Despite preservation attempts, a 19th century house in downtown Brooklyn with ties to the city’s abolitionist movement appears headed for demolition, barring a last-minute intervention by the Landmark Preservation Commission.

Samiel Hansab, the owner of 227 Duffield Street, last week filed an application with the Department of Buildings to construct a 13-story mixed use building that would contain 21 residential units. The DOB has received a demolition application. No permit has been issued yet.

Hansab did not immediately respond to requests for comment.

In June, community activists and elected officials launched a campaign to landmark the property, which was once owned by a pair of abolitionists and has long been believed to have been used as a stop along the city’s Underground Railroad. The previous owner of 227 Duffield along with another historic house on the block had pointed to an underground tunnel between the properties as evidence of a clandestine passageway for fugitive slaves. Back in 2007, the city had sought to take the property by eminent domain to create a park, but after heated debates, the request was dropped and Duffield street was renamed Abolitionist Place.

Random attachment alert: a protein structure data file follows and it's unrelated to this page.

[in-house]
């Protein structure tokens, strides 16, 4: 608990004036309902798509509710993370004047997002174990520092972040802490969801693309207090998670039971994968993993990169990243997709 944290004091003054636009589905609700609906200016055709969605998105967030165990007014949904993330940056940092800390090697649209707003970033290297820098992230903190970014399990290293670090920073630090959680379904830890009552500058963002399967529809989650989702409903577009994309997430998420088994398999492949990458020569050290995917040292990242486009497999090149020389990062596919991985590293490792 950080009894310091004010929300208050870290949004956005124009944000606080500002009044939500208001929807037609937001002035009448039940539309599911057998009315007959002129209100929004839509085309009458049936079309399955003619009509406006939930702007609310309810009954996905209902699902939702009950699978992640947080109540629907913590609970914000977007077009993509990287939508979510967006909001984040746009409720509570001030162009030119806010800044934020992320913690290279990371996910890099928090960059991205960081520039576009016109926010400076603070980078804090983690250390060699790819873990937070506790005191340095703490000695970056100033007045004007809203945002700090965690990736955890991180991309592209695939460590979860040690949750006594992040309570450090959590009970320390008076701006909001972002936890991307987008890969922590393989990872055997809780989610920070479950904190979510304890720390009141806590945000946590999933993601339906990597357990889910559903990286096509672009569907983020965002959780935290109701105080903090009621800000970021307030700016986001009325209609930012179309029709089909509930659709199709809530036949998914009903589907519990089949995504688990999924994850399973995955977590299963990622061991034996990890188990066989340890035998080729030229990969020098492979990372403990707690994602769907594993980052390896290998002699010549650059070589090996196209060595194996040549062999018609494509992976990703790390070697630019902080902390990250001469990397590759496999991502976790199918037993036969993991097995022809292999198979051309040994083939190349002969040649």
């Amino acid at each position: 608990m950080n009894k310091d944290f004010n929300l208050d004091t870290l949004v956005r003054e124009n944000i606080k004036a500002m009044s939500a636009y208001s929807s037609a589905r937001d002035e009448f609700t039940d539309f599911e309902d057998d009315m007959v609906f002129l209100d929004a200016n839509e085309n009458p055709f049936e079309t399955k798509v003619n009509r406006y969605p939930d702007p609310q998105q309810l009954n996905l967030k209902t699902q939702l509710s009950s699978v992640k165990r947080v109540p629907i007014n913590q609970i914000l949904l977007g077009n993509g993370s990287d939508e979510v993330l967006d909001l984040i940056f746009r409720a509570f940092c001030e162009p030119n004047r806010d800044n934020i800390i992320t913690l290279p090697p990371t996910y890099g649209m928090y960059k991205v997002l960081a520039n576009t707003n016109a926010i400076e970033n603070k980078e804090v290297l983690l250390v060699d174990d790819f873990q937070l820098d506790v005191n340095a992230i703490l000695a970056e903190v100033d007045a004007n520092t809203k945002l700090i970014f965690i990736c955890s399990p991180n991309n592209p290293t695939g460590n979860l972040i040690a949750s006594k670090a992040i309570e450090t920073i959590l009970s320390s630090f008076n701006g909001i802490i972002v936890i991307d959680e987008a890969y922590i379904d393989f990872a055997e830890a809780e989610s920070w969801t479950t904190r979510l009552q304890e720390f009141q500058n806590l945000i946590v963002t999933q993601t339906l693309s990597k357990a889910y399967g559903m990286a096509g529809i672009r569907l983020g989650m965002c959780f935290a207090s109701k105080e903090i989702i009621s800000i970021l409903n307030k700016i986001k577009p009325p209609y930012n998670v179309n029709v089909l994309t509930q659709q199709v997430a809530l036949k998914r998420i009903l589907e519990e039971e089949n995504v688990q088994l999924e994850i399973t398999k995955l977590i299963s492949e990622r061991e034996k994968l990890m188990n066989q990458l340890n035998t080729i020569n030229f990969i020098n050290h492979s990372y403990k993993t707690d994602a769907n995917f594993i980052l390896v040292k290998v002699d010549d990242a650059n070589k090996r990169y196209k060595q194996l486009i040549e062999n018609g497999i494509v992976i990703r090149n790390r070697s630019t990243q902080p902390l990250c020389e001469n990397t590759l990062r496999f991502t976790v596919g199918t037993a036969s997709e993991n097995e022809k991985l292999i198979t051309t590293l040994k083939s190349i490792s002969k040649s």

All told, 20 local elected officials, including Brooklyn Borough President Eric Adams, signed a letter urging the LPC to consider granting the building landmark status. "With a lack of African American historical sites in Brooklyn, we cannot stop at the installation of statues recognizing historical figures," the letter read. "We must also work to preserve the physical movements of our ancestors."

To date more than 3,000 people have signed an online petition to landmark 227 Duffield.

An LPC spokesperson said the request to evaluate the property is still under review.

The move to landmark a building associated with the abolitionist movement is not unprecedented in New York. Back in 2009, the city landmarked a string of mid-19th-century row houses in Chelsea to head off an extensive renovation attempt by an owner. Today, the house at 339 West 29th Street is considered the only surviving documented Underground Railroad stop in Manhattan. But unlike 227 Duffield, there exists written historic records of its association with the Underground Railroad.

Downtown Brooklyn has been in the midst of a redevelopment boom. In June, plans were unveiled for a 941-foot mixed-use tower, which would be the tallest building in the borough.

UPDATE: The story has been updated to reflect the latest comment from the Landmarks Preservation Commission. Also, an earlier version incorrectly said the DOB had approved the demolition application. It is still reviewing the application.